Cassandra Clare, Rape Culture & the Oft-Forgotten Metaphor (via @thebooklantern HT @darkmatterzine)

This really is a great article, and deserves a read:

Rape culture is a huge problem in YA right now. From the controlling bruiser engine stealer Edward Cullen to the attempted murderer sexy bad boy Patch in “Hush Hush”, the bad boy jerk love interest who we’re immediately supposed to find sexy for no apparent reason is overdone and omnipresent in the genre. It’s hard to escape. It’s escalated to the level where straight up abuse is romanticised (“Beautiful Disaster” – which I’m characterising as YA since the author was happy to do so when it made her money then decided to switch), and with the biggest thing in popular fiction being a “Twilight” fan-fic that softens domestic abuse by portraying it as sexy kink, this is an issue that’s not going away. Au contraire, it’s escalating. And so few people talk about it.

I can’t really comment other than agreeing that so often in narratives the threat of rape (almost entirely of women by men) is thrown in as a cheap way to create some drama or tension. This is also evident in gaming narratives (both computer gaming and tabletop role-playing).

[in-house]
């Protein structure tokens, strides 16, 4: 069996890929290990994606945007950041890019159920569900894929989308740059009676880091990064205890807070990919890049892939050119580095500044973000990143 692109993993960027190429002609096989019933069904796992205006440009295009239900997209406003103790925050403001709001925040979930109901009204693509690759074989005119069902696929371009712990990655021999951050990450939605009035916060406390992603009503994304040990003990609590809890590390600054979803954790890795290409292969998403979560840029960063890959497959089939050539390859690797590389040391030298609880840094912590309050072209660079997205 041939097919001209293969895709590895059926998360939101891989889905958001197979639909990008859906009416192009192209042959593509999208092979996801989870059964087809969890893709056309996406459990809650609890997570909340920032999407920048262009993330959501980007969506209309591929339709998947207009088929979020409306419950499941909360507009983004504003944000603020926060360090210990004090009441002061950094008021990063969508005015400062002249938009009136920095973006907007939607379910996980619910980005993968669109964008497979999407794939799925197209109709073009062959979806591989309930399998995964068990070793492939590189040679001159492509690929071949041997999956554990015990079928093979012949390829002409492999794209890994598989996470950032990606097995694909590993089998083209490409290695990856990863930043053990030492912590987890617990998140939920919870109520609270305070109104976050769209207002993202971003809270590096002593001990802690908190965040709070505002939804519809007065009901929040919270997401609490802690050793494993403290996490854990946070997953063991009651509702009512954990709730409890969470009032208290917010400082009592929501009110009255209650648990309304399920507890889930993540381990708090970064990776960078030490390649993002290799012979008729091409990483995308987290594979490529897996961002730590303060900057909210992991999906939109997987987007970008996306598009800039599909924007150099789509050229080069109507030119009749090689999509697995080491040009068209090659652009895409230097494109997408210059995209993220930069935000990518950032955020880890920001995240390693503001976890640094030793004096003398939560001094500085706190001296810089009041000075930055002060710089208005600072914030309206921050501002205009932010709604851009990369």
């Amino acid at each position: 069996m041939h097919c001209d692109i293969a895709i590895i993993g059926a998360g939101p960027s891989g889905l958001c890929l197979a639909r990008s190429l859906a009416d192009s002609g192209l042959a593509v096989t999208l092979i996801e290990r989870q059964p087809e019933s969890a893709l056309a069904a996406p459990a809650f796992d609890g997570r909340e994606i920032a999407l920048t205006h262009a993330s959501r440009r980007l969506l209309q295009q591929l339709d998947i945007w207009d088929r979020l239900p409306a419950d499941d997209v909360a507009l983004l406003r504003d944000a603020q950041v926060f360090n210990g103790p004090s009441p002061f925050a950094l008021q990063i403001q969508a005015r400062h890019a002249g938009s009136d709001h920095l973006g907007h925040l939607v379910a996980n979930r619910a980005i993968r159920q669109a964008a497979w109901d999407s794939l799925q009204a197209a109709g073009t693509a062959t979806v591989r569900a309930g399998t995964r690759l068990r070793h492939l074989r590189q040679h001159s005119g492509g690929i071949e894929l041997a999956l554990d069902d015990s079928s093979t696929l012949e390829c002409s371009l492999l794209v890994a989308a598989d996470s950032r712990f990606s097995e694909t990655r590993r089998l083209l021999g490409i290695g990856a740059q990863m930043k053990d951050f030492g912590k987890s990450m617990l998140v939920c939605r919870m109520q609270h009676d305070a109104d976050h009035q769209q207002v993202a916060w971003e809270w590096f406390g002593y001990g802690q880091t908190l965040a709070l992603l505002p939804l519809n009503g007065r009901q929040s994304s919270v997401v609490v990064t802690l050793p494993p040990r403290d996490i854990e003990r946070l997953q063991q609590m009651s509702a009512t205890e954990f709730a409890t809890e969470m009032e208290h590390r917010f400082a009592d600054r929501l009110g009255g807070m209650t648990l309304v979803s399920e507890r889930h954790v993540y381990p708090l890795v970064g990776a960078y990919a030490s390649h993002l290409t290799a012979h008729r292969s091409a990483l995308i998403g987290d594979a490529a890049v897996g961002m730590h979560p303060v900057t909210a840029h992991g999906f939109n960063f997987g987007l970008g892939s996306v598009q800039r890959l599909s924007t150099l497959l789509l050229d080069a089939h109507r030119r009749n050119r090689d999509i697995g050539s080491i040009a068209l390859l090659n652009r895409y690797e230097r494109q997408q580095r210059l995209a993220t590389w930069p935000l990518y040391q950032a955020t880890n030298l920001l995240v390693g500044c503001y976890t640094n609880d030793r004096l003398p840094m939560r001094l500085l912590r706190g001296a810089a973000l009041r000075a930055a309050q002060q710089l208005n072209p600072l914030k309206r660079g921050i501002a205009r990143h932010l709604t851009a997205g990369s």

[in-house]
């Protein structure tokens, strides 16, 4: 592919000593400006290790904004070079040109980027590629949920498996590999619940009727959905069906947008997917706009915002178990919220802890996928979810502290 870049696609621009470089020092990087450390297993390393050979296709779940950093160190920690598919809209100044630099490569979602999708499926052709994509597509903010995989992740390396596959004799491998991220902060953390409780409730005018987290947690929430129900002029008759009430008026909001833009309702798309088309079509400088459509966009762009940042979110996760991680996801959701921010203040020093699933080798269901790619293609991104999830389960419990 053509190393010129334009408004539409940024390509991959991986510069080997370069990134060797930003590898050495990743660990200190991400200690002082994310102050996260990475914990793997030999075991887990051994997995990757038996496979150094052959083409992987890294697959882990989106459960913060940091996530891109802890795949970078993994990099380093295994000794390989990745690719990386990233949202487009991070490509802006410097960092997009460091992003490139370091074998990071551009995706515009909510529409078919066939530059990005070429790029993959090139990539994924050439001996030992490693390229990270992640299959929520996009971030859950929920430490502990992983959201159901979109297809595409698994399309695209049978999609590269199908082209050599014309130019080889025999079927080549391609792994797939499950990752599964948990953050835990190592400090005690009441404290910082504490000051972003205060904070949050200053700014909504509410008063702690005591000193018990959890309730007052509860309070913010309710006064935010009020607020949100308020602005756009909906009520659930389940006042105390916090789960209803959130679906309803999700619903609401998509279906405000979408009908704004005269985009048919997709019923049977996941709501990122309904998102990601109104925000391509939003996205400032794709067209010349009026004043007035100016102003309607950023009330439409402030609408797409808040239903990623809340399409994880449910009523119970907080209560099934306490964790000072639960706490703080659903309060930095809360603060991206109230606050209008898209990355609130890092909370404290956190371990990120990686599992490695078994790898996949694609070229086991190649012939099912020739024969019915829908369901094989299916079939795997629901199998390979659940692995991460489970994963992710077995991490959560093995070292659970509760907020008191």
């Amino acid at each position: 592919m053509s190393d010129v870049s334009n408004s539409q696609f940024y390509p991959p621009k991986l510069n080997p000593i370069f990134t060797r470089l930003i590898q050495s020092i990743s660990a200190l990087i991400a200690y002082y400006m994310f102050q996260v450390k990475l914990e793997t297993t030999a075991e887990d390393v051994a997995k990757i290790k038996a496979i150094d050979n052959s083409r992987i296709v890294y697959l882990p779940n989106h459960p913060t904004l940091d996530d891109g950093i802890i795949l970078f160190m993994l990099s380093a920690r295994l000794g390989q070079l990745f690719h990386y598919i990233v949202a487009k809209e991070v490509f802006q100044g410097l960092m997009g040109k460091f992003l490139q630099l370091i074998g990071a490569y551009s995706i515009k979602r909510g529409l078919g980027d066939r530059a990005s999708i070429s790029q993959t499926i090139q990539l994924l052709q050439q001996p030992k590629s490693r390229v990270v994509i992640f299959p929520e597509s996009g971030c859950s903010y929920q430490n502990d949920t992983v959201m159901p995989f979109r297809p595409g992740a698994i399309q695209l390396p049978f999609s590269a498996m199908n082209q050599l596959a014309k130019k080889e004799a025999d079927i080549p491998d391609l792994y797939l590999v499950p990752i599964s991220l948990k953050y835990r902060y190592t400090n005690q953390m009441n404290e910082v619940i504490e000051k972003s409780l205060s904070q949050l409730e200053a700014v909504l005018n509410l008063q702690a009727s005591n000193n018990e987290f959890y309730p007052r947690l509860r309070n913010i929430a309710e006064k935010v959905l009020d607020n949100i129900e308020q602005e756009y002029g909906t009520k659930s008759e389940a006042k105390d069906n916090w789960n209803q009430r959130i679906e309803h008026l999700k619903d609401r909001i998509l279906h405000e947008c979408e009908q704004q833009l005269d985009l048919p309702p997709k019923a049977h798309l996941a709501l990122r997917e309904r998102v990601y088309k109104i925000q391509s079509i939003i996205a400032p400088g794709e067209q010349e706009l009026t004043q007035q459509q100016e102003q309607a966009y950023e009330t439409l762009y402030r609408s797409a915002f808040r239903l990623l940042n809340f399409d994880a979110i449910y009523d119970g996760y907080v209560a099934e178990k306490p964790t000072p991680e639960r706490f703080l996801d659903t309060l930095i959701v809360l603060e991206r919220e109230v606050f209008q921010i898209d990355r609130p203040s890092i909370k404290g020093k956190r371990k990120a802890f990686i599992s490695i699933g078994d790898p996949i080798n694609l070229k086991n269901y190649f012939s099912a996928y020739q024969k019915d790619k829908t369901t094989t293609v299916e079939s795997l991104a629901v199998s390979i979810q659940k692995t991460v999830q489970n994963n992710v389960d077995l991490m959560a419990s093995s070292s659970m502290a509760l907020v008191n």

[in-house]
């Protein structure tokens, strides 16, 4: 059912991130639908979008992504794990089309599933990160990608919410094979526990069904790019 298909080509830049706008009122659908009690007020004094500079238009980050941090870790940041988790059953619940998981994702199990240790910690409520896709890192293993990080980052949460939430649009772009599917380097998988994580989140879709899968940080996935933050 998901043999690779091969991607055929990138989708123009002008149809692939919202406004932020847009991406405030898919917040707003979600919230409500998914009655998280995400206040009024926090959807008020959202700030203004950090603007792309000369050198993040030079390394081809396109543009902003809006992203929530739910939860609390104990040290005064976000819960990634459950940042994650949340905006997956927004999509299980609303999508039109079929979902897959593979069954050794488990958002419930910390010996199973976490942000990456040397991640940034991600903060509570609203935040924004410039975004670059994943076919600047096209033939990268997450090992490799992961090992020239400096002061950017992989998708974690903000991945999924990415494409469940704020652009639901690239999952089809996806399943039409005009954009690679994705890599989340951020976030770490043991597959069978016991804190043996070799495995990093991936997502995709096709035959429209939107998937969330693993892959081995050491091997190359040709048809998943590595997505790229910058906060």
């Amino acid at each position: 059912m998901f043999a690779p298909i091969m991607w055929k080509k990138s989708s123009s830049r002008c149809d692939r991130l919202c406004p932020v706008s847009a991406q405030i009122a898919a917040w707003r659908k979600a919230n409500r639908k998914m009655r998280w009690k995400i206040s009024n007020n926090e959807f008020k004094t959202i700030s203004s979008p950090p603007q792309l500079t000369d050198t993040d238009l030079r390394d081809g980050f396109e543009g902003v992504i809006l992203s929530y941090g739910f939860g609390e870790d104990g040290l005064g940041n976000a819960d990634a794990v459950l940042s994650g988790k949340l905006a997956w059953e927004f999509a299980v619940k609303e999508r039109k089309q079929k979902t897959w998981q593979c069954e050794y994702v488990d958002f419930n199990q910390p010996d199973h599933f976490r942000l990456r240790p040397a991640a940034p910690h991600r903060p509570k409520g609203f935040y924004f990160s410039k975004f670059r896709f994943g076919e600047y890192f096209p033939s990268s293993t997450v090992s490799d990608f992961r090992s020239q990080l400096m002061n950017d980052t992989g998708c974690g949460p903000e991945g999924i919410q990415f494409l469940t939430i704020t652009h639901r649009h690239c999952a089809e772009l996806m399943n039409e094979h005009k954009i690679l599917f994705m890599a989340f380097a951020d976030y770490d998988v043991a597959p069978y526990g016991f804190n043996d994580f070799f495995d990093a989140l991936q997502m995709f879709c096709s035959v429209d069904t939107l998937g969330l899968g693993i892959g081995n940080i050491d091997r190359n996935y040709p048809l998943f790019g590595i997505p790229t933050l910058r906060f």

Read it here:


One thought on “Cassandra Clare, Rape Culture & the Oft-Forgotten Metaphor (via @thebooklantern HT @darkmatterzine)

  1. Interesting read! I too have noticed a sort of harshness in relationships in YA fiction. It seems more prevalent in Fantasy, but is still unfortunately present all the same.

    I can see why it would enthrall young women who are in the early stages of understanding themselves and what it means to be in a relationship, but I also confess that I am sure this is having some–maybe not severe, maybe so–but something of a detrimental effect on how young women view relationships. I have read Twilight and Hush, hush. Patch in Hush, hush was a bit rougher (He was often man-handling Nora) and more of an offense than the always, sometimes annoyingly apologetic, Edward Cullen.

    Phew! Sorry for the long response!

    Adieu, scribbler

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